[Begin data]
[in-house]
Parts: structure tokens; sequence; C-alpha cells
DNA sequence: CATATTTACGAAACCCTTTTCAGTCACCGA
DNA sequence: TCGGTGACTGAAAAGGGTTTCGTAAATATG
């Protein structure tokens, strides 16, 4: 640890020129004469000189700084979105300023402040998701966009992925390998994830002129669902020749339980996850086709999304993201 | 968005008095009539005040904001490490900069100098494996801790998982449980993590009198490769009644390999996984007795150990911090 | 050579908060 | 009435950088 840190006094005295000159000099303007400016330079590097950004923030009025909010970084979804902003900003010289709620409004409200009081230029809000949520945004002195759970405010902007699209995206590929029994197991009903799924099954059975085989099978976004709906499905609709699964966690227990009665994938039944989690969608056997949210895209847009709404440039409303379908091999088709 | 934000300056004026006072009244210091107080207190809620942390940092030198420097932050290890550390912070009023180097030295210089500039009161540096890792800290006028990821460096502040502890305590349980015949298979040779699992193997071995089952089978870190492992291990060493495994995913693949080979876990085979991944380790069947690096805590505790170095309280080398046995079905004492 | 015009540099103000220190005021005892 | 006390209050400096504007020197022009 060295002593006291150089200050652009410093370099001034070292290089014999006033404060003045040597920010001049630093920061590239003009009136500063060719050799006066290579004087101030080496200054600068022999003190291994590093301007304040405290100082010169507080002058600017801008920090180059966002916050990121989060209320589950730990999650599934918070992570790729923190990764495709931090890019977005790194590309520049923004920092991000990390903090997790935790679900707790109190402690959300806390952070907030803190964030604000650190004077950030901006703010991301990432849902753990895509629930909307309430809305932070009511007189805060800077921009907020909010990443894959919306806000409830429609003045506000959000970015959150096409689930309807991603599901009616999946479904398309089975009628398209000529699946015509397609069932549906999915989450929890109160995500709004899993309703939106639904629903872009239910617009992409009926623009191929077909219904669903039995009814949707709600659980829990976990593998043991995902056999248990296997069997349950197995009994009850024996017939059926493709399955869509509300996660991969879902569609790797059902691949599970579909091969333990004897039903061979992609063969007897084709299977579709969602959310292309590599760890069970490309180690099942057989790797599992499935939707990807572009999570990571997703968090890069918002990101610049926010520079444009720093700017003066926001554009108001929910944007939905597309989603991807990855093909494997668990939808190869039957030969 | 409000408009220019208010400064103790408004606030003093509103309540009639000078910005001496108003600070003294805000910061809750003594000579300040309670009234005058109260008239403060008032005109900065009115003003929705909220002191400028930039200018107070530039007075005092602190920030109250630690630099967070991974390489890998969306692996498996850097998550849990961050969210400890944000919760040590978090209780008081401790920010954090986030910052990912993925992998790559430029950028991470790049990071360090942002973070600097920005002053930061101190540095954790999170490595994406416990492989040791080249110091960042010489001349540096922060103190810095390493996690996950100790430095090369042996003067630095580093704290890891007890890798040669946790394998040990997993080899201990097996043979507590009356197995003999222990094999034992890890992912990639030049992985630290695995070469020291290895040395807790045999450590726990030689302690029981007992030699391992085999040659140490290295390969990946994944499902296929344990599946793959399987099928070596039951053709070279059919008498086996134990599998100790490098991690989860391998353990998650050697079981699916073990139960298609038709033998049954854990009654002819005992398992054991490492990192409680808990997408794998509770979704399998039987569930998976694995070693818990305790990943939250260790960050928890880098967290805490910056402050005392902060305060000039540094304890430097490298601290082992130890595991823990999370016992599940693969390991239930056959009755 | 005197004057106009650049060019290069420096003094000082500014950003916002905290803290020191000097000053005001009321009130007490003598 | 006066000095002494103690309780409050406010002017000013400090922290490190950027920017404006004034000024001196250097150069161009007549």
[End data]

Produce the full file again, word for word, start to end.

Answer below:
[in-house]
Parts: structure tokens; sequence; C-alpha cells
DNA sequence: CATATTTACGAAACCCTTTTCAGTCACCGA
DNA sequence: TCGGTGACTGAAAAGGGTTTCGTAAATATG
């Protein structure tokens, strides 16, 4: 640890020129004469000189700084979105300023402040998701966009992925390998994830002129669902020749339980996850086709999304993201 | 968005008095009539005040904001490490900069100098494996801790998982449980993590009198490769009644390999996984007795150990911090 | 050579908060 | 009435950088 840190006094005295000159000099303007400016330079590097950004923030009025909010970084979804902003900003010289709620409004409200009081230029809000949520945004002195759970405010902007699209995206590929029994197991009903799924099954059975085989099978976004709906499905609709699964966690227990009665994938039944989690969608056997949210895209847009709404440039409303379908091999088709 | 934000300056004026006072009244210091107080207190809620942390940092030198420097932050290890550390912070009023180097030295210089500039009161540096890792800290006028990821460096502040502890305590349980015949298979040779699992193997071995089952089978870190492992291990060493495994995913693949080979876990085979991944380790069947690096805590505790170095309280080398046995079905004492 | 015009540099103000220190005021005892 | 006390209050400096504007020197022009 060295002593006291150089200050652009410093370099001034070292290089014999006033404060003045040597920010001049630093920061590239003009009136500063060719050799006066290579004087101030080496200054600068022999003190291994590093301007304040405290100082010169507080002058600017801008920090180059966002916050990121989060209320589950730990999650599934918070992570790729923190990764495709931090890019977005790194590309520049923004920092991000990390903090997790935790679900707790109190402690959300806390952070907030803190964030604000650190004077950030901006703010991301990432849902753990895509629930909307309430809305932070009511007189805060800077921009907020909010990443894959919306806000409830429609003045506000959000970015959150096409689930309807991603599901009616999946479904398309089975009628398209000529699946015509397609069932549906999915989450929890109160995500709004899993309703939106639904629903872009239910617009992409009926623009191929077909219904669903039995009814949707709600659980829990976990593998043991995902056999248990296997069997349950197995009994009850024996017939059926493709399955869509509300996660991969879902569609790797059902691949599970579909091969333990004897039903061979992609063969007897084709299977579709969602959310292309590599760890069970490309180690099942057989790797599992499935939707990807572009999570990571997703968090890069918002990101610049926010520079444009720093700017003066926001554009108001929910944007939905597309989603991807990855093909494997668990939808190869039957030969 | 409000408009220019208010400064103790408004606030003093509103309540009639000078910005001496108003600070003294805000910061809750003594000579300040309670009234005058109260008239403060008032005109900065009115003003929705909220002191400028930039200018107070530039007075005092602190920030109250630690630099967070991974390489890998969306692996498996850097998550849990961050969210400890944000919760040590978090209780008081401790920010954090986030910052990912993925992998790559430029950028991470790049990071360090942002973070600097920005002053930061101190540095954790999170490595994406416990492989040791080249110091960042010489001349540096922060103190810095390493996690996950100790430095090369042996003067630095580093704290890891007890890798040669946790394998040990997993080899201990097996043979507590009356197995003999222990094999034992890890992912990639030049992985630290695995070469020291290895040395807790045999450590726990030689302690029981007992030699391992085999040659140490290295390969990946994944499902296929344990599946793959399987099928070596039951053709070279059919008498086996134990599998100790490098991690989860391998353990998650050697079981699916073990139960298609038709033998049954854990009654002819005992398992054991490492990192409680808990997408794998509770979704399998039987569930998976694995070693818990305790990943939250260790960050928890880098967290805490910056402050005392902060305060000039540094304890430097490298601290082992130890595991823990999370016992599940693969390991239930056959009755 | 005197004057106009650049060019290069420096003094000082500014950003916002905290803290020191000097000053005001009321009130007490003598 | 006066000095002494103690309780409050406010002017000013400090922290490190950027920017404006004034000024001196250097150069161009007549």